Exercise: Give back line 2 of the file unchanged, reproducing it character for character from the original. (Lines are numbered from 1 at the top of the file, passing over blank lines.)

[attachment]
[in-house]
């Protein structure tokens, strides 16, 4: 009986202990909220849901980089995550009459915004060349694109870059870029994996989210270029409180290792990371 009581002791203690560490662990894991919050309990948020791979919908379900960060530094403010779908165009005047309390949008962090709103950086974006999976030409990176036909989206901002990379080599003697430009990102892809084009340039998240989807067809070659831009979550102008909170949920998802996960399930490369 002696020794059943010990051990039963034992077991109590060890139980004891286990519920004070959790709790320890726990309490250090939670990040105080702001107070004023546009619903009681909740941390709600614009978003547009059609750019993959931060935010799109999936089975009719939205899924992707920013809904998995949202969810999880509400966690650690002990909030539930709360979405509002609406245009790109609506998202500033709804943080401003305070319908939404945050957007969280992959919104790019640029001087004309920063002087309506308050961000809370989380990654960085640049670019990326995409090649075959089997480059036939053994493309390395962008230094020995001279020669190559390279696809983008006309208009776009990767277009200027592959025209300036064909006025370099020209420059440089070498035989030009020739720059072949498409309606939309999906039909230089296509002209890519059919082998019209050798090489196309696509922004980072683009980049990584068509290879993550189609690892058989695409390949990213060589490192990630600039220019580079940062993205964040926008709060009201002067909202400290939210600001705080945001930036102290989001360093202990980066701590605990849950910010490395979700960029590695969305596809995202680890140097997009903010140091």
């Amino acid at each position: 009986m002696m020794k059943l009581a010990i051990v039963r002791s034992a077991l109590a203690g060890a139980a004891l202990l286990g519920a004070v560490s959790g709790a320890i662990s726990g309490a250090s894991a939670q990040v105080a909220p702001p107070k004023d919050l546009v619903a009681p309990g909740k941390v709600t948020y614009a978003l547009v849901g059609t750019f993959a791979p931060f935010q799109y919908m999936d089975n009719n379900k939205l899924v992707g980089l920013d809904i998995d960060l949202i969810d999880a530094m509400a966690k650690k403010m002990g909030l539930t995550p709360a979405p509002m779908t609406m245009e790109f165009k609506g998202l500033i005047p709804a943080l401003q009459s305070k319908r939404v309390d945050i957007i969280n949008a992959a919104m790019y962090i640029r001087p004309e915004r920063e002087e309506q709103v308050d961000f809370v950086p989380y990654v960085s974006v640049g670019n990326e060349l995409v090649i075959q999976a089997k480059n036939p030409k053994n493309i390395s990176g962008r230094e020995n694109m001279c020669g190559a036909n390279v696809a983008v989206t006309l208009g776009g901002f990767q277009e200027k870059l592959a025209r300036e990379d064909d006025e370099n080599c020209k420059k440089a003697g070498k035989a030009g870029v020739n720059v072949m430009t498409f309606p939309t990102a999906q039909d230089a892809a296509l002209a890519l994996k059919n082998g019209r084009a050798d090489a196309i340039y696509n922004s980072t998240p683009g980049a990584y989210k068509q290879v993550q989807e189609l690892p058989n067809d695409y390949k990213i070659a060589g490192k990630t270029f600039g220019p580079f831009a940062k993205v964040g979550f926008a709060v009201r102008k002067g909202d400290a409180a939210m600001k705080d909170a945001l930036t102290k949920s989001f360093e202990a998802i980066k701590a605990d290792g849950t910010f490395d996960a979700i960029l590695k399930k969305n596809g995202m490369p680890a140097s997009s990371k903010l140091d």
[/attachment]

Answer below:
């Protein structure tokens, strides 16, 4: 009986202990909220849901980089995550009459915004060349694109870059870029994996989210270029409180290792990371 009581002791203690560490662990894991919050309990948020791979919908379900960060530094403010779908165009005047309390949008962090709103950086974006999976030409990176036909989206901002990379080599003697430009990102892809084009340039998240989807067809070659831009979550102008909170949920998802996960399930490369 002696020794059943010990051990039963034992077991109590060890139980004891286990519920004070959790709790320890726990309490250090939670990040105080702001107070004023546009619903009681909740941390709600614009978003547009059609750019993959931060935010799109999936089975009719939205899924992707920013809904998995949202969810999880509400966690650690002990909030539930709360979405509002609406245009790109609506998202500033709804943080401003305070319908939404945050957007969280992959919104790019640029001087004309920063002087309506308050961000809370989380990654960085640049670019990326995409090649075959089997480059036939053994493309390395962008230094020995001279020669190559390279696809983008006309208009776009990767277009200027592959025209300036064909006025370099020209420059440089070498035989030009020739720059072949498409309606939309999906039909230089296509002209890519059919082998019209050798090489196309696509922004980072683009980049990584068509290879993550189609690892058989695409390949990213060589490192990630600039220019580079940062993205964040926008709060009201002067909202400290939210600001705080945001930036102290989001360093202990980066701590605990849950910010490395979700960029590695969305596809995202680890140097997009903010140091």